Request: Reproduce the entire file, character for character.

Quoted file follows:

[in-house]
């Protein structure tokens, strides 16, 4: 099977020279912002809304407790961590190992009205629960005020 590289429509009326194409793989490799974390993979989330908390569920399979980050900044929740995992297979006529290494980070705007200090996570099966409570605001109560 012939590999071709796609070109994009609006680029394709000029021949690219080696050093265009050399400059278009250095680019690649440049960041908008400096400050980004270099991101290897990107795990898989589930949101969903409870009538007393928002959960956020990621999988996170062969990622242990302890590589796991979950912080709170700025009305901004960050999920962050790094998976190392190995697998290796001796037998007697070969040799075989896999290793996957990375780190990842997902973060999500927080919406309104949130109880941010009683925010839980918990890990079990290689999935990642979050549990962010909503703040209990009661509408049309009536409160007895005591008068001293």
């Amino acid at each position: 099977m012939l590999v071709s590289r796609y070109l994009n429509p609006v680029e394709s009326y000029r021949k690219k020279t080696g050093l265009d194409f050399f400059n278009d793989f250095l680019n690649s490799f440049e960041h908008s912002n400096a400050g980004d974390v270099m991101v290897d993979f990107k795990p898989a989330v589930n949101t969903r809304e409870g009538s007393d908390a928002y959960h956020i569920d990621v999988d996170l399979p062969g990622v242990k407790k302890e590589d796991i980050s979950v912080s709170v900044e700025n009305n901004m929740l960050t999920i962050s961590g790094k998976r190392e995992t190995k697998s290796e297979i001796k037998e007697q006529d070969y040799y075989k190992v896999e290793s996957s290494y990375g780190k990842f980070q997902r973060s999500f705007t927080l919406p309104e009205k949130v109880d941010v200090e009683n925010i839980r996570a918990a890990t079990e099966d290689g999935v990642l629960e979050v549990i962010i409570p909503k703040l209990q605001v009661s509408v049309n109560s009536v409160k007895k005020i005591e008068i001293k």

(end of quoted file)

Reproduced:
[in-house]
């Protein structure tokens, strides 16, 4: 099977020279912002809304407790961590190992009205629960005020 590289429509009326194409793989490799974390993979989330908390569920399979980050900044929740995992297979006529290494980070705007200090996570099966409570605001109560 012939590999071709796609070109994009609006680029394709000029021949690219080696050093265009050399400059278009250095680019690649440049960041908008400096400050980004270099991101290897990107795990898989589930949101969903409870009538007393928002959960956020990621999988996170062969990622242990302890590589796991979950912080709170700025009305901004960050999920962050790094998976190392190995697998290796001796037998007697070969040799075989896999290793996957990375780190990842997902973060999500927080919406309104949130109880941010009683925010839980918990890990079990290689999935990642979050549990962010909503703040209990009661509408049309009536409160007895005591008068001293």
């Amino acid at each position: 099977m012939l590999v071709s590289r796609y070109l994009n429509p609006v680029e394709s009326y000029r021949k690219k020279t080696g050093l265009d194409f050399f400059n278009d793989f250095l680019n690649s490799f440049e960041h908008s912002n400096a400050g980004d974390v270099m991101v290897d993979f990107k795990p898989a989330v589930n949101t969903r809304e409870g009538s007393d908390a928002y959960h956020i569920d990621v999988d996170l399979p062969g990622v242990k407790k302890e590589d796991i980050s979950v912080s709170v900044e700025n009305n901004m929740l960050t999920i962050s961590g790094k998976r190392e995992t190995k697998s290796e297979i001796k037998e007697q006529d070969y040799y075989k190992v896999e290793s996957s290494y990375g780190k990842f980070q997902r973060s999500f705007t927080l919406p309104e009205k949130v109880d941010v200090e009683n925010i839980r996570a918990a890990t079990e099966d290689g999935v990642l629960e979050v549990i962010i409570p909503k703040l209990q605001v009661s509408v049309n109560s009536v409160k007895k005020i005591e008068i001293k």